Words by: Simon Difford
Punch is widely considered to be the earliest cocktail – the drink all other cocktails emanate from. A great punch is a fine balance between spirit, citrus, sweetness, spice and dilution, but its creation came out of circumstance.
It would be remiss to write about the story of punch without consulting drinks historian, David Wondrich's excellent book, Punch and indeed the authority himself. The following references David's book but also quotes from a gathering of punch experts, including David Wondrich, brought together around a punch bowl by Banks Rum. For our video and more from that enlightening session see our Punch - Expert tips on how to make and serve page. But I digress, back to story of punch and its origins.
Popular belief has it that name 'punch' originates from the Hindi word for 'five', a reference to the traditional number of ingredients: sour (lime or lemon), sugar, spirit (rum, brandy or arrack), water and spice (nutmeg).
David Wondrich says, "One guy said it comes from the Indian word for 'five' because it had five ingredients. Unfortunately, that guy was only in India for a little bit and it was a guess. He never talked to any Indians about it and punch has six ingredients, it has four ingredients, it has a bunch of different ingredients so I'm less trusting of that judgement than some other people because it also means something short and stout, much like myself, and the barrels that everybody put in, they take a half barrel, which was like a punch barrel, it turned into a punch. Punch was the description of the barrel and that's how you'd serve it so I suspect it came more from the barrel than from the Indian word but that's my guess."
David's theory as regards the barrel is supported by a style of cask, 500 litre short and broad in shape, being called a Puncheon to this day. Tellingly Punchons are most identified with the rum industry.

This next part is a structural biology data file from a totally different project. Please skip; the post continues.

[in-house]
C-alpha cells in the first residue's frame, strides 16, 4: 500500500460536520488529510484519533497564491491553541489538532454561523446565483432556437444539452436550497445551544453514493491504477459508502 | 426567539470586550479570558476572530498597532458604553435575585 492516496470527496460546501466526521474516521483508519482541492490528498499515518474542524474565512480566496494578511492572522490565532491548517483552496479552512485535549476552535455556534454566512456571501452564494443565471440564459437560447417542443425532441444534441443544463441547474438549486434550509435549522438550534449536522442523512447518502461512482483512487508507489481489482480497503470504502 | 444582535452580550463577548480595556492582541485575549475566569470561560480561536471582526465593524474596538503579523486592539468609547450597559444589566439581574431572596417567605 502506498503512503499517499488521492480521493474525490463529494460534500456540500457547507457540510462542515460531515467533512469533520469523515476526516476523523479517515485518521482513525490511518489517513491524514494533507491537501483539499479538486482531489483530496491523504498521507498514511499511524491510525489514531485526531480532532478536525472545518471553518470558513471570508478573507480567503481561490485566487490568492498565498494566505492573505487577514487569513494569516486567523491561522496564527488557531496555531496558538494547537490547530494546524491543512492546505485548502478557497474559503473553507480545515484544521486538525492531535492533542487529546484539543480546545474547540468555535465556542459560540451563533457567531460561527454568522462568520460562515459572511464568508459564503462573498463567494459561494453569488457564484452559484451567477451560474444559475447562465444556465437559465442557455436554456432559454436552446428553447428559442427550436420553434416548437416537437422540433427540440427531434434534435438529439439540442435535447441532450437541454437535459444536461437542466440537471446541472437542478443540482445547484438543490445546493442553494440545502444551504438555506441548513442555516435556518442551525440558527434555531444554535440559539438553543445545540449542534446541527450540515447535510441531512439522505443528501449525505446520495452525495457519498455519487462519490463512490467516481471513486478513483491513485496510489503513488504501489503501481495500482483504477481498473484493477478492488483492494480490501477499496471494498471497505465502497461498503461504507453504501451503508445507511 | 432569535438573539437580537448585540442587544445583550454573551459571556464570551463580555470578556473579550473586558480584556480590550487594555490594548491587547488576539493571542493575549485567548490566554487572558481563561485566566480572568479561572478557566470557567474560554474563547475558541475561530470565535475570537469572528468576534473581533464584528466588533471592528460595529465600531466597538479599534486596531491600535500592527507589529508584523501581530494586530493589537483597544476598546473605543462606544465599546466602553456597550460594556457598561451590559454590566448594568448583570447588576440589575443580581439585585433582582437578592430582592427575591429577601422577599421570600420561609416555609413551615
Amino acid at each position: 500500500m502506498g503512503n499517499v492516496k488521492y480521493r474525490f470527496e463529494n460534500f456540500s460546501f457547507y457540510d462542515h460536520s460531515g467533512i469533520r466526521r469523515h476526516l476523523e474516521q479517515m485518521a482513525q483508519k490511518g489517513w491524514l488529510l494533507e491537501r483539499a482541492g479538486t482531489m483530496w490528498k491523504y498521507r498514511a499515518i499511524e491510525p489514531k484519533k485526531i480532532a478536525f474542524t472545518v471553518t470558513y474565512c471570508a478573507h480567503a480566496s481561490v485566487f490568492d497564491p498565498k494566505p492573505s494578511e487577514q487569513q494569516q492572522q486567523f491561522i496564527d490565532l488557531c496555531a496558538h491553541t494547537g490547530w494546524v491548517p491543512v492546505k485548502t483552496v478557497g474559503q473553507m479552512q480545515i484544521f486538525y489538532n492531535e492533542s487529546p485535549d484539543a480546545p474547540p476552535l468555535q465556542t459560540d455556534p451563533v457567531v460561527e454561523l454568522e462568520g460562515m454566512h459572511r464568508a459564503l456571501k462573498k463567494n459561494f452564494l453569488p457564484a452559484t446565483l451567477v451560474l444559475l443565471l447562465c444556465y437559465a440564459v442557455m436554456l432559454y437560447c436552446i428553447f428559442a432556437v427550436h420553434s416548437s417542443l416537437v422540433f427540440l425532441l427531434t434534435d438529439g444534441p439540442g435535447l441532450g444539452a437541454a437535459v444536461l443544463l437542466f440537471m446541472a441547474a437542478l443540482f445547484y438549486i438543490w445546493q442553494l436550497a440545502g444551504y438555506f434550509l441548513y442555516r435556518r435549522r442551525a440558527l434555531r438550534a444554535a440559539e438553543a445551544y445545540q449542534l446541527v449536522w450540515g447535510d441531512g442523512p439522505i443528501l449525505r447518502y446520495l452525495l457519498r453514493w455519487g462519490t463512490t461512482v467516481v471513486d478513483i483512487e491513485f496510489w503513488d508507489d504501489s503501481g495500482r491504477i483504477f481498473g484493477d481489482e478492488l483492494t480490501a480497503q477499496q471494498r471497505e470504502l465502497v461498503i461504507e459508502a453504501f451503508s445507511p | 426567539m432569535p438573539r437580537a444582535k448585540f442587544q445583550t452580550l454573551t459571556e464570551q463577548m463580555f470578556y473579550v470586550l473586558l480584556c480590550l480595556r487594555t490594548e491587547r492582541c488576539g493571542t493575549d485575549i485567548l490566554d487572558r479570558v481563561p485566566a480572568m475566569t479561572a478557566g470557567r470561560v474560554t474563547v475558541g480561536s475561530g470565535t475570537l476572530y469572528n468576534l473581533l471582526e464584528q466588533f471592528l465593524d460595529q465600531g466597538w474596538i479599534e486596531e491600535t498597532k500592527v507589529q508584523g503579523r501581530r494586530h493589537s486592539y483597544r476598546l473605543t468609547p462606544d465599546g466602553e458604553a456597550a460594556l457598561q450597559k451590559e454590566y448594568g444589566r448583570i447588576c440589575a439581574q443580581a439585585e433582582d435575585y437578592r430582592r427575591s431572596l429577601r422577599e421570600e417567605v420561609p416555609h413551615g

But as David also says, "But who knows. Most of the people who were drinking early punches were sailors and most of them were illiterate."
It's not known who made the first punch or where that punch was made but even David Wondrich, the leading American author on the subject, agrees that it was likely to have been a Brit.
The first known written reference to punch appears in a letter sent on 28th September 1632 by Robert Addams who was stationed in India and worked for the British East India Company. Writing to a colleague about their respective accommodation and company he wrote, "I hop you will keep good house together and drincke punch by no allowance." [from Punch by David Wondrich page 22]
The first recorded punch recipe dates from 1638 when Johan Albert de Mandelslo, a German managing a factory in Surat, India recorded that the workers there made "a kind of drink consisting of aqua vitae, rose-water, juice of citrons and sugar."
Spirits weren't the refined products we enjoy today and the 'new' and cheap tipple, rum, courtesy of Britain's colonial interests tended to be fiery stuff. Punch emerged as a way of taming rum.